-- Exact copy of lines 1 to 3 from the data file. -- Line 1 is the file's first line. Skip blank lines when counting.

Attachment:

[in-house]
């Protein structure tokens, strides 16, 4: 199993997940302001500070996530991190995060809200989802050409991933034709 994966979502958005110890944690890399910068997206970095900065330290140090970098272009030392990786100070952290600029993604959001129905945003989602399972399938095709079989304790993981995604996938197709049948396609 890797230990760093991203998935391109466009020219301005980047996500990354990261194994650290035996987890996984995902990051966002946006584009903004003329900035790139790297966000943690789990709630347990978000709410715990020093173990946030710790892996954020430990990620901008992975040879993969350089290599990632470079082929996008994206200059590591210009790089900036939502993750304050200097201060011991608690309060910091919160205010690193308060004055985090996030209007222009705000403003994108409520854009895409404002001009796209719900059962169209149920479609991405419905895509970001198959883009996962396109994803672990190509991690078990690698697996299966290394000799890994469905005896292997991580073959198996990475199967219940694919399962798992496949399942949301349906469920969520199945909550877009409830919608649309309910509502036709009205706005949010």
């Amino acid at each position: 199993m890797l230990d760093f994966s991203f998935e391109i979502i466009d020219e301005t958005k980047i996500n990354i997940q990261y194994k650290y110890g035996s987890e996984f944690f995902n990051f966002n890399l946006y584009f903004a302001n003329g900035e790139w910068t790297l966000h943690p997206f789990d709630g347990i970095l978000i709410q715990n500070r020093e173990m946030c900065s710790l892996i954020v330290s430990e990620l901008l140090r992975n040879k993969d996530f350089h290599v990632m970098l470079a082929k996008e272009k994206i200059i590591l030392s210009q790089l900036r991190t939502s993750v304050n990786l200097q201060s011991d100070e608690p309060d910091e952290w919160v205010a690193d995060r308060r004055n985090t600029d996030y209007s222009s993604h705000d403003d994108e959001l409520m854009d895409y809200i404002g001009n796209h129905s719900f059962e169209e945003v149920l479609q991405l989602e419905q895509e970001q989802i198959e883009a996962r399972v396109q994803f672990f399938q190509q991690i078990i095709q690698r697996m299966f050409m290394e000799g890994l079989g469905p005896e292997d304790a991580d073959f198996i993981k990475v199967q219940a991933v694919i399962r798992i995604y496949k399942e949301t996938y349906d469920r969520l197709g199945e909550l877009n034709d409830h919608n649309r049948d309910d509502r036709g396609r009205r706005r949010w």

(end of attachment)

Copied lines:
[in-house]
């Protein structure tokens, strides 16, 4: 199993997940302001500070996530991190995060809200989802050409991933034709 994966979502958005110890944690890399910068997206970095900065330290140090970098272009030392990786100070952290600029993604959001129905945003989602399972399938095709079989304790993981995604996938197709049948396609 890797230990760093991203998935391109466009020219301005980047996500990354990261194994650290035996987890996984995902990051966002946006584009903004003329900035790139790297966000943690789990709630347990978000709410715990020093173990946030710790892996954020430990990620901008992975040879993969350089290599990632470079082929996008994206200059590591210009790089900036939502993750304050200097201060011991608690309060910091919160205010690193308060004055985090996030209007222009705000403003994108409520854009895409404002001009796209719900059962169209149920479609991405419905895509970001198959883009996962396109994803672990190509991690078990690698697996299966290394000799890994469905005896292997991580073959198996990475199967219940694919399962798992496949399942949301349906469920969520199945909550877009409830919608649309309910509502036709009205706005949010």
């Amino acid at each position: 199993m890797l230990d760093f994966s991203f998935e391109i979502i466009d020219e301005t958005k980047i996500n990354i997940q990261y194994k650290y110890g035996s987890e996984f944690f995902n990051f966002n890399l946006y584009f903004a302001n003329g900035e790139w910068t790297l966000h943690p997206f789990d709630g347990i970095l978000i709410q715990n500070r020093e173990m946030c900065s710790l892996i954020v330290s430990e990620l901008l140090r992975n040879k993969d996530f350089h290599v990632m970098l470079a082929k996008e272009k994206i200059i590591l030392s210009q790089l900036r991190t939502s993750v304050n990786l200097q201060s011991d100070e608690p309060d910091e952290w919160v205010a690193d995060r308060r004055n985090t600029d996030y209007s222009s993604h705000d403003d994108e959001l409520m854009d895409y809200i404002g001009n796209h129905s719900f059962e169209e945003v149920l479609q991405l989602e419905q895509e970001q989802i198959e883009a996962r399972v396109q994803f672990f399938q190509q991690i078990i095709q690698r697996m299966f050409m290394e000799g890994l079989g469905p005896e292997d304790a991580d073959f198996i993981k990475v199967q219940a991933v694919i399962r798992i995604y496949k399942e949301t996938y349906d469920r969520l197709g199945e909550l877009n034709d409830h919608n649309r049948d309910d509502r036709g396609r009205r706005r949010w």